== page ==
Until the 16th century, the town of Menin (called Menen in Flemish) had no fortifications. In 1578, the Spanish built some bastions and a ditch around the town. Menin fell to the French in 1667 and was confirmed French by the Treaty of Nijmegen in 1678. Vauban started work on the defences later that year.

Menin seen from the west.

He designed a strong northern front of 4 arrow-headed bastions together with their demi-lunes and a hornwork. These strong fortifications were demolished in the 18th century, only to be rebuilt by the Dutch in the early 19th century. Of these defences, several sections remain today.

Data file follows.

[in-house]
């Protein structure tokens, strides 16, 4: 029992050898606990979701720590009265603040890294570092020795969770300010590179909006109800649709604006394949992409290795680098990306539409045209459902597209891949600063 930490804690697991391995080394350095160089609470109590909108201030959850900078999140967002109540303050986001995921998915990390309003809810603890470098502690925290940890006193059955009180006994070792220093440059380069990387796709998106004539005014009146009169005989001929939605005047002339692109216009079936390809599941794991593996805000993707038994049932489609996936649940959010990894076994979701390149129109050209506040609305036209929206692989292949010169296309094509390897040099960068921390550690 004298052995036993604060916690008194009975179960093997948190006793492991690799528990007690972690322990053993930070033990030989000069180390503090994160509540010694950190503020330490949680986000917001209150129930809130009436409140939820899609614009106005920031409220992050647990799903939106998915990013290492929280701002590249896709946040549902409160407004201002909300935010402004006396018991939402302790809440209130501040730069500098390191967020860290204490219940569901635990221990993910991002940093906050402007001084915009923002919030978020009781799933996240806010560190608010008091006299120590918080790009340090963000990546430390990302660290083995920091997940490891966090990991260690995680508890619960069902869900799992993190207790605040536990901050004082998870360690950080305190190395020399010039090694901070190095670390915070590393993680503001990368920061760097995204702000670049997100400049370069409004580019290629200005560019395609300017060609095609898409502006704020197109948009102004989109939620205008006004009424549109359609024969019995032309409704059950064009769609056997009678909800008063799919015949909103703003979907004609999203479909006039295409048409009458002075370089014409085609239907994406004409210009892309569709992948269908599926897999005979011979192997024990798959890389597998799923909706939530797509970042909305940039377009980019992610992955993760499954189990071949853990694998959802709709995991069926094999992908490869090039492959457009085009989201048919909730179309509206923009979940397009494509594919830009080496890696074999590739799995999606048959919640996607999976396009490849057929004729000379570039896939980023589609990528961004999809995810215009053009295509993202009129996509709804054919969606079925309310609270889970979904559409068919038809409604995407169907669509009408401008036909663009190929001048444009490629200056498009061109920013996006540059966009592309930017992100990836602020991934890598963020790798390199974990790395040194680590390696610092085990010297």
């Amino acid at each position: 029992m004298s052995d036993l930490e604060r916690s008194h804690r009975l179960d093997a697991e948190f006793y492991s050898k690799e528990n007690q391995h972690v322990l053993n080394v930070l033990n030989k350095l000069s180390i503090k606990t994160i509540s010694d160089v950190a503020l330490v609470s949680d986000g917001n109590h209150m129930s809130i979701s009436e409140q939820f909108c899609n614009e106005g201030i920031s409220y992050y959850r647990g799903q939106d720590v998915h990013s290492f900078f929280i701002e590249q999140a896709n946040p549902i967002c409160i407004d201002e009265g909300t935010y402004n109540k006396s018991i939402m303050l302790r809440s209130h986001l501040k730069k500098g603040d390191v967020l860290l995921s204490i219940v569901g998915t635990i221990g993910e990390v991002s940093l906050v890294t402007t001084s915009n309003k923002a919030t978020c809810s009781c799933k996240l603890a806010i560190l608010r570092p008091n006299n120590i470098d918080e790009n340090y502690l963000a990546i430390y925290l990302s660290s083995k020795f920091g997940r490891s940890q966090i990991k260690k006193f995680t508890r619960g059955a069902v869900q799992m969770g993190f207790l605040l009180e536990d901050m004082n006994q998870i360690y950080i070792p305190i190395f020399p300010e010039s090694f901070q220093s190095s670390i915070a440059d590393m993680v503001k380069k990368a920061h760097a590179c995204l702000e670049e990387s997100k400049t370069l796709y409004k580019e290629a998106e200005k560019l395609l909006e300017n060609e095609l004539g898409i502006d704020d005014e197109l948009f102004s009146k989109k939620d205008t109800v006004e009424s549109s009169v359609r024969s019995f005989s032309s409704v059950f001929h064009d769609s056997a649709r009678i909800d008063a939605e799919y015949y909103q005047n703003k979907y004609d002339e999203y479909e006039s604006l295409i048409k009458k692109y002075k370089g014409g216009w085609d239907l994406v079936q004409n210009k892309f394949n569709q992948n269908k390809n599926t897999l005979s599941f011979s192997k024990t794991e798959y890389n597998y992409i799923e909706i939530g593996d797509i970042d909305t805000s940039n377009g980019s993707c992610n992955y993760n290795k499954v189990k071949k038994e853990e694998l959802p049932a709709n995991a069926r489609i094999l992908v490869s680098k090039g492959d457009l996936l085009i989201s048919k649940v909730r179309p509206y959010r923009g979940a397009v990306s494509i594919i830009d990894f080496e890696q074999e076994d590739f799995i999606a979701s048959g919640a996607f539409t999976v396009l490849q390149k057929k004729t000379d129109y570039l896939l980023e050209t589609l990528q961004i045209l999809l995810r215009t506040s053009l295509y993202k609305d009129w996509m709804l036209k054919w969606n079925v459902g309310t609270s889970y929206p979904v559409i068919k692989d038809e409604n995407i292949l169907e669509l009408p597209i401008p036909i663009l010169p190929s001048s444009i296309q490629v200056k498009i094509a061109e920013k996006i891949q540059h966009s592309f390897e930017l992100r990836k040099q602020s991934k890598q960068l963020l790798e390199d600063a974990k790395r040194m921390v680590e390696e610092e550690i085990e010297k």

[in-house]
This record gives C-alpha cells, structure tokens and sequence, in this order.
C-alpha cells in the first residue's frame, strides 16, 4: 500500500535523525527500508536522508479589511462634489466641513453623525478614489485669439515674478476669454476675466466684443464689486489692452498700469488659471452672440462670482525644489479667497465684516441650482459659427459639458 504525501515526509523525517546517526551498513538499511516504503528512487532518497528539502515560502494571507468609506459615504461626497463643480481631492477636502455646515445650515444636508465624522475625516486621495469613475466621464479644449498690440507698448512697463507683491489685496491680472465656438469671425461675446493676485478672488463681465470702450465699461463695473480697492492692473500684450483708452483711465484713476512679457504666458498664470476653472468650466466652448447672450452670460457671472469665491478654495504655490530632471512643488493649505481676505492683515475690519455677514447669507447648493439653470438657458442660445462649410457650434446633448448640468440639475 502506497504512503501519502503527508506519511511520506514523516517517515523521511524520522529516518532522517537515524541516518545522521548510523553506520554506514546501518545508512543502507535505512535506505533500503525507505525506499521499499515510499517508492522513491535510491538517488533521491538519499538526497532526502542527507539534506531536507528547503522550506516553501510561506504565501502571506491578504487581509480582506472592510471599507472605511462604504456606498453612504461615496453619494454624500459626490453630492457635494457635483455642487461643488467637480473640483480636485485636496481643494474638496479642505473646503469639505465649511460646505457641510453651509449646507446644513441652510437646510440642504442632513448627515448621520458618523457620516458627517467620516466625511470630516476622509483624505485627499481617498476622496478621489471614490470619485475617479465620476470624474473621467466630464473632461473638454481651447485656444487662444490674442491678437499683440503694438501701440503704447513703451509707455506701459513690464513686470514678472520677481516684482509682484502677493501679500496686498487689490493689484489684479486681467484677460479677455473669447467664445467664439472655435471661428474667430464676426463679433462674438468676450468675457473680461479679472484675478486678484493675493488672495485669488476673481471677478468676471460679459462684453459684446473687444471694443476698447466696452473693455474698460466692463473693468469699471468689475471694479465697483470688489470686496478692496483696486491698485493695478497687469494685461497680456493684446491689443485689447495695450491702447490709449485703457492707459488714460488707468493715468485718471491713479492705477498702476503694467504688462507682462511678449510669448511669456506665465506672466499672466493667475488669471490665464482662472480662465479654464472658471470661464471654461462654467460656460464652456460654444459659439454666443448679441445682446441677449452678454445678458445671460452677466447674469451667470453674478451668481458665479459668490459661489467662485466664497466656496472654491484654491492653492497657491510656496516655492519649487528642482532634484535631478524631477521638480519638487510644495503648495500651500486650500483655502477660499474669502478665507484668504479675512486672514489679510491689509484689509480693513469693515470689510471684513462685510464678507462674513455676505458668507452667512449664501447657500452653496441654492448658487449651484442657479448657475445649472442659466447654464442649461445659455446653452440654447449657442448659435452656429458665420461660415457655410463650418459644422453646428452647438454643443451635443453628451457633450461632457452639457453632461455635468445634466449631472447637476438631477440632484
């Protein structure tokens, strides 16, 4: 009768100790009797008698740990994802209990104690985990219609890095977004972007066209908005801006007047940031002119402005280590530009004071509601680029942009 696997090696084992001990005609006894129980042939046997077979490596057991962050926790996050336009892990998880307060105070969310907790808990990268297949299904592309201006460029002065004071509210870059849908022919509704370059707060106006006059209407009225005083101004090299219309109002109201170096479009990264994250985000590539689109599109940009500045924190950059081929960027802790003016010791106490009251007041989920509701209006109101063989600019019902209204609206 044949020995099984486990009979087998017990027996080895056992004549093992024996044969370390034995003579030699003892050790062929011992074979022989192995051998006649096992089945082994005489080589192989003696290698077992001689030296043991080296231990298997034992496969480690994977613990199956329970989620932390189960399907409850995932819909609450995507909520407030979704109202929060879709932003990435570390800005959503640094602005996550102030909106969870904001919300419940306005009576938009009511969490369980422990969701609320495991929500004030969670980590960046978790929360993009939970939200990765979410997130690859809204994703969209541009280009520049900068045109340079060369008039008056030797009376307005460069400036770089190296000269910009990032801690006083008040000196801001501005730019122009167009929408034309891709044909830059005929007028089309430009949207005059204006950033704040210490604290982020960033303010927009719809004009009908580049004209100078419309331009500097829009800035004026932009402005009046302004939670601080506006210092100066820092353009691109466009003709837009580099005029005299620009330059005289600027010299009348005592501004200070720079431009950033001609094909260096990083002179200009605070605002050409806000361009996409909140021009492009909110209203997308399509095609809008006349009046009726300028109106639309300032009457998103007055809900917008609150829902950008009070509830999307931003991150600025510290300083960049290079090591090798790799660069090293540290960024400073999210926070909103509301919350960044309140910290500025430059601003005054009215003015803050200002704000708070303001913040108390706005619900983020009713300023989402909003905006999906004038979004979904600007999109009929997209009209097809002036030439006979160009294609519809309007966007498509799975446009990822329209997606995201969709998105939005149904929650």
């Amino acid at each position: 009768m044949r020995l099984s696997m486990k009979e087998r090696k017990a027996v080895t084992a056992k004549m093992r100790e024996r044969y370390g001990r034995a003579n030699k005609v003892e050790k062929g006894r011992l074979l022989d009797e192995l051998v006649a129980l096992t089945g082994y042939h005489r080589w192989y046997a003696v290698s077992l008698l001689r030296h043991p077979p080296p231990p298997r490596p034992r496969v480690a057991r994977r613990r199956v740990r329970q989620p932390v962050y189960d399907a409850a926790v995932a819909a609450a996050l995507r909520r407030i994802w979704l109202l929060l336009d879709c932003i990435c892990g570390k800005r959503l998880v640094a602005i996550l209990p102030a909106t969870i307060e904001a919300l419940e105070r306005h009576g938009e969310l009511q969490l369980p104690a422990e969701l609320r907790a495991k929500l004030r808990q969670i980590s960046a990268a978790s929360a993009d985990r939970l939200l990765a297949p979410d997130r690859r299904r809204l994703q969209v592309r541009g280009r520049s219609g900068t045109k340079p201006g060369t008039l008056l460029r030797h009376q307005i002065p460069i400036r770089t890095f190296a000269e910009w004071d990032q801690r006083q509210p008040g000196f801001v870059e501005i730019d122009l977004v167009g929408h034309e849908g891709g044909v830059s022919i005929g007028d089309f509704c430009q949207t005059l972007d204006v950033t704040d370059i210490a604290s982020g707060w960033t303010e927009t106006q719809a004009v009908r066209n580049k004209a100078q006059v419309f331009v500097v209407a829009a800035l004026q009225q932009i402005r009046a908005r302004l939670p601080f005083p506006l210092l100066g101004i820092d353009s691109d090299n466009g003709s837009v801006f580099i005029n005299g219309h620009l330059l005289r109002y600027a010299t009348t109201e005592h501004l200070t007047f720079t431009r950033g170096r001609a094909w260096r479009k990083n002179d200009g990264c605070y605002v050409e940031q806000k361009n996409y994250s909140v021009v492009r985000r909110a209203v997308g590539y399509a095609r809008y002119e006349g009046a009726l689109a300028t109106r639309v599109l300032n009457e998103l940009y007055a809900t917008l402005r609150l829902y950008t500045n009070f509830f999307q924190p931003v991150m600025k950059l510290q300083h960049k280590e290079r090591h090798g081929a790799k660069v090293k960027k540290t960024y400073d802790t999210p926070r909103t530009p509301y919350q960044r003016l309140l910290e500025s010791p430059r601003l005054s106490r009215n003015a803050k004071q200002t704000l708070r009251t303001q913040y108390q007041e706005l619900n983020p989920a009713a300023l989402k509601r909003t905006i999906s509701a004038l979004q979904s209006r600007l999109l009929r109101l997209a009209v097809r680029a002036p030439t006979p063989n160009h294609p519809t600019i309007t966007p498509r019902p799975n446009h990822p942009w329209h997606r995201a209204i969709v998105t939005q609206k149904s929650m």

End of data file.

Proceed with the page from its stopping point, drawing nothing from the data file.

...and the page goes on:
The town seen from the south-west. Menin from the north-east.
Menin from the east. The town seen from the south-west.
Hornwork in the north-west. Detail of the town.
Advanced works in to the north. The southern entrance.
Detail of the northern defences. Detail of the eastern entrance.
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